4. Nevertheless, there wasn't anything particularly novel or unfamiliar with what Blais brought up, at least not to anyone who has followed Christian and atheist debates. Blais cites and is obviously heavily relying on secular atheists like Carl Sagan, Robert Price, Richard Carrier, Sean Carroll, among others. There have been reasonable responses to most if not all of these by Triablogue members and many other Christian apologists.

5. Blais expected testimonial evidence about miracles to rise to the standard of a randomized controlled trial in modern medical research. However, why should an RCT even be an appropriate test of miracle claims in the first place? Also, it's not as if it'd be empirically possible to do an RCT on someone rising from the dead. And as far as that goes, there's nothing necessarily wrong with accepting the reliability and credibility of a single case study that's been well documented. Indeed, it only takes one bona fide miracle to demonstrate the possibility of miracles.

6. Blais tried to draw parallels between UFO sightings and Christian miracle claims. However, he needs to present an argument for why UFO sightings parallel or are analogous to Christian claims about miracles in the first place. Otherwise it's like seeing parallels between (say) Jesus' death and resurrection and the Osiris myth, but on closer inspection they're not alike.

What is the medical impact of the lockdown?

Here's a good interview with an emergency physician as well as lawyer named Simone Gold (MD Chicago Medical School, JD Stanford University):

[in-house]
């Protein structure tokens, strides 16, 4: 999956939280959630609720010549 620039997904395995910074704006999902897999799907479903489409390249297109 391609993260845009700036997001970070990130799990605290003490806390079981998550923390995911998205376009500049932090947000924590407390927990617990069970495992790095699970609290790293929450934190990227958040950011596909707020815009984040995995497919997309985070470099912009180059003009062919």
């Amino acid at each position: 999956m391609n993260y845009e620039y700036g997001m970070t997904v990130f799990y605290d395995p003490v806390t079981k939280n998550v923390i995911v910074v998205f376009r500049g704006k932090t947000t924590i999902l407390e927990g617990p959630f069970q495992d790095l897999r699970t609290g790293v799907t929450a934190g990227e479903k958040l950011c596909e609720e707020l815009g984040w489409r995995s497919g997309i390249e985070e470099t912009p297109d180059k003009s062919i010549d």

Dividing Genesis

Friday, May 29, 2020

Universal Masking in Hospitals in the Covid-19 Era

https://www.nejm.org/doi/pdf/10.1056/NEJMp2006372?articleTools=true

Caught on camera

Regarding the George Floyd controversy, I'm baffled by the mind-numbing stupidity of the police in this situation. Between dashcams, body cams, and the ubiquity of private citizens toting portable electronic cameras, the public activities of the police are under almost constant surveillance, so how can they lack the presence of mind to anticipate the fallout if something like this is caught on camera? It's not just a case of failing to take Floyd's interests into consideration, for his own sake. The real puzzle is why the officer failed to take Floyd's interests into consideration for the officer's sake. The officer was acting in a way detrimental to the officer's self-interest if this became another viral video of cops behaving badly. Morality aside, why do we have cops who can't see how they are acting contrary to their own best interests? How can they be so short-sighted?

To some degree this is encouraged by grand juries that give police a slap on the wrist. But it seems to run deeper than that.